P2PK, or "Pay to Pub Key" transactions in full form, are one specific type of payment in the Bitcoin script. P2PK has been around since the Bitcoin genesis block was created on January 3, 2009. This article will explain everything you need to know about P2PK payments.
How Does P2PK Work?
Sending Bitcoin (BTC) from one address to another requires the coding of a transaction with a basic Bitcoin Script. The steps involved with P2PK transactions are quite simple compared to other payment types, like P2PKH and P2SH.
When a P2PK transaction is created and submitted to a blockchain’s peer to peer network, the sender is forwarding funds from their own wallet to the “public key,” or pubkey for short, of another user. All that the receiver must do in order to spend the funds (i.e. use them in a future transaction) is prove that they are the owner of the public key to which the funds were sent.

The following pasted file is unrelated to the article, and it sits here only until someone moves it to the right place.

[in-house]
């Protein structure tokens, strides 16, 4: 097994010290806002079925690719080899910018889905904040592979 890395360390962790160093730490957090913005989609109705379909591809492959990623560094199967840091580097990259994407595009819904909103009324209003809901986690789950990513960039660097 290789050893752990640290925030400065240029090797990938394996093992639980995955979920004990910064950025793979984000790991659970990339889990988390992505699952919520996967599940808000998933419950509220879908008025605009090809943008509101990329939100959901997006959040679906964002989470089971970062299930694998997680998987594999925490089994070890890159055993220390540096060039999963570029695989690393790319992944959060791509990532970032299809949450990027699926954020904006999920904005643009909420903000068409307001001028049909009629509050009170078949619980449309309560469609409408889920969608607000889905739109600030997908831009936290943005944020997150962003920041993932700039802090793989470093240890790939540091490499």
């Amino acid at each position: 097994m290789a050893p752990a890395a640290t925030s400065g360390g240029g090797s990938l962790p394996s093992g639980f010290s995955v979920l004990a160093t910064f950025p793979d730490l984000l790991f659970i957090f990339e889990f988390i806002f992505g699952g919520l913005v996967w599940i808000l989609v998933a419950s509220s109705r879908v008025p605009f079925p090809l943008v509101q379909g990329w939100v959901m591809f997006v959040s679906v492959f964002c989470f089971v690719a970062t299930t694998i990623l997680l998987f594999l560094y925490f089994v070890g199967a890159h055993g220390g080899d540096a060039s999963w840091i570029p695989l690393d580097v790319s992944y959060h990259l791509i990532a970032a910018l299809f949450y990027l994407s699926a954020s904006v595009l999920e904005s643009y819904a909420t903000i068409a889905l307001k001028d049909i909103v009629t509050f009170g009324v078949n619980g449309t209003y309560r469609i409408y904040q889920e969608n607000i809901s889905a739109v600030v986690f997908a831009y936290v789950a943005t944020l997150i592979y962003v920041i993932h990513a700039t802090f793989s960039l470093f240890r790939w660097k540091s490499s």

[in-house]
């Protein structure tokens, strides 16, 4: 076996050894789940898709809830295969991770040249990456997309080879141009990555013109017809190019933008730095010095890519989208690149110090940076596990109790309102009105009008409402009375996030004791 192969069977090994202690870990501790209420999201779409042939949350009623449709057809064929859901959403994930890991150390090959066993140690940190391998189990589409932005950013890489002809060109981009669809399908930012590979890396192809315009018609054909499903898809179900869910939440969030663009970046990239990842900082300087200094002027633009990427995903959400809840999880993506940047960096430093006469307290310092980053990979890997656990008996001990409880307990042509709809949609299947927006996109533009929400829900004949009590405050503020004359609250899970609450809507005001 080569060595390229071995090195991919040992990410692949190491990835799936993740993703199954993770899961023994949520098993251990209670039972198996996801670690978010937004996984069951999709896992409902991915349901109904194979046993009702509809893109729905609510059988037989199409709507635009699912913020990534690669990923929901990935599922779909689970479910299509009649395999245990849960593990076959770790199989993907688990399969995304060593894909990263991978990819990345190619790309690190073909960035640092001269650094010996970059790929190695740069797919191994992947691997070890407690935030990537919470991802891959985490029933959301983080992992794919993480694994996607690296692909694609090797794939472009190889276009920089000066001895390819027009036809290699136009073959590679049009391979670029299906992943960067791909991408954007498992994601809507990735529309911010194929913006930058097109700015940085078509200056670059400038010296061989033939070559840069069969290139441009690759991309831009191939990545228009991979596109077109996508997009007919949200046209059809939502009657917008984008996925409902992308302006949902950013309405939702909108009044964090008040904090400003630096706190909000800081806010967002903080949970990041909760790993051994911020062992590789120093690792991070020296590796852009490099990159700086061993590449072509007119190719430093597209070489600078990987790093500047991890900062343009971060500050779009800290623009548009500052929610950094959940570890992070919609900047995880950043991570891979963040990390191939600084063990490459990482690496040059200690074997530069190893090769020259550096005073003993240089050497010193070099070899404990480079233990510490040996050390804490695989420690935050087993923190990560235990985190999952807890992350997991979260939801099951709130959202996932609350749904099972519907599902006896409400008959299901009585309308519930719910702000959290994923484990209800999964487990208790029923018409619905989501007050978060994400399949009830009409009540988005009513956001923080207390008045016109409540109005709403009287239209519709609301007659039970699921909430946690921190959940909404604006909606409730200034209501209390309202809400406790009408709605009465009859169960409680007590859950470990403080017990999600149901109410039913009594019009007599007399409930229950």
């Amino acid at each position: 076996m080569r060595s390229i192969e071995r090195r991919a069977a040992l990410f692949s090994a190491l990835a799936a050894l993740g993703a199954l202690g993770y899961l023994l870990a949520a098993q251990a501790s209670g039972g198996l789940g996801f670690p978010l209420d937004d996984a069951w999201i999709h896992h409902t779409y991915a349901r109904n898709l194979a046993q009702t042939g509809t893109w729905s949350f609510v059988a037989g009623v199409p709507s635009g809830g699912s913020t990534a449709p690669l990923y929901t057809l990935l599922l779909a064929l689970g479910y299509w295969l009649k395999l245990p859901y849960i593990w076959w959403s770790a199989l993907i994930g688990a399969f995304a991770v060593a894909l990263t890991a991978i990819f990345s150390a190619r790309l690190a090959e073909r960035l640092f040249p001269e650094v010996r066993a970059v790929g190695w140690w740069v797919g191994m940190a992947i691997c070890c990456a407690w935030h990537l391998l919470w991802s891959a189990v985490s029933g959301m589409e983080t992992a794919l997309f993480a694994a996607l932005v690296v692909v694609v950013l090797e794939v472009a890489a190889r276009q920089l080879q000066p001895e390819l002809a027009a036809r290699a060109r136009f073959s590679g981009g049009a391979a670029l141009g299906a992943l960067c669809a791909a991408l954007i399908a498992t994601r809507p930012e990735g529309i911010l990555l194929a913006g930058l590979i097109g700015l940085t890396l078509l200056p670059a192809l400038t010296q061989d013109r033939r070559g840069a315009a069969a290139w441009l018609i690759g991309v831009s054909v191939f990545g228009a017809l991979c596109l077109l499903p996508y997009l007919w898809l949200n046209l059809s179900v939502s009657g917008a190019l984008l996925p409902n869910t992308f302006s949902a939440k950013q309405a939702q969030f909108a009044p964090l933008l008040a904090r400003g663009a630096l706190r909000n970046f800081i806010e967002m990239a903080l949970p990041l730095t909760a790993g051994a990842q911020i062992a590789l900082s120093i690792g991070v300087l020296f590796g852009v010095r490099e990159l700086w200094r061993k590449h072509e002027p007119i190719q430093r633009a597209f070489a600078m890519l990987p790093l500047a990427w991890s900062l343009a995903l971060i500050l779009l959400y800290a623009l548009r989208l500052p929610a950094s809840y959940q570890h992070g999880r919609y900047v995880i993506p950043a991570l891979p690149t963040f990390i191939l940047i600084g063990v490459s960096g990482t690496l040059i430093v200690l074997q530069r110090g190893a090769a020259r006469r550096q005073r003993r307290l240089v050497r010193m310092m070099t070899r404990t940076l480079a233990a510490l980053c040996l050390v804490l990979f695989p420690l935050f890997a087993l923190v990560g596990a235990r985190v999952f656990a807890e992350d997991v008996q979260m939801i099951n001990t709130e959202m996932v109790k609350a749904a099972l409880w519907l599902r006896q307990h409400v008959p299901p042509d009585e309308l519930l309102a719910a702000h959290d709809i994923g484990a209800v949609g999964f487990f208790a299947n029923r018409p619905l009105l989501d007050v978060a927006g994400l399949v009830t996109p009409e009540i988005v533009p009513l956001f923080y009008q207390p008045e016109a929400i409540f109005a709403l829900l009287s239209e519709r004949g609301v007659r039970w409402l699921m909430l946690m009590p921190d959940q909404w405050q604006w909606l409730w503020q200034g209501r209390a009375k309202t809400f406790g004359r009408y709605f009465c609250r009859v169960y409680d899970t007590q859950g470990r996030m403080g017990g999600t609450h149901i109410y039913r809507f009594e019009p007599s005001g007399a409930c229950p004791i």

It’s important to note the relationship between a Bitcoin private key and a public key. The pubkey, as the name suggests, can safely be revealed to the network without major security risks. In contrast, one’s private key must always be kept secret.
The pubkey, and the private key from which it was derived, are a pair of keys generated from an elliptic curve named secp256k1. Without breaking the cryptography behind it (i.e., the ECDSA Elliptic curve digital signature algorithm), it is impossible to reverse engineer a private key from the public key
Thus, to make a P2PK payment, the transaction script only needs to contain the corresponding public key and the CHECKSIG opcode (OP_CHECKSIG). When the script runs, OP_CHECKSIG checks whether the digital signature of the private key in use corresponds to the public key to which the funds were sent. If the transaction input is valid, OP_CHECKSIG unlocks the funds and the recipient is free to spend them in a future transaction.
Advantages and Limitations of P2PK Payments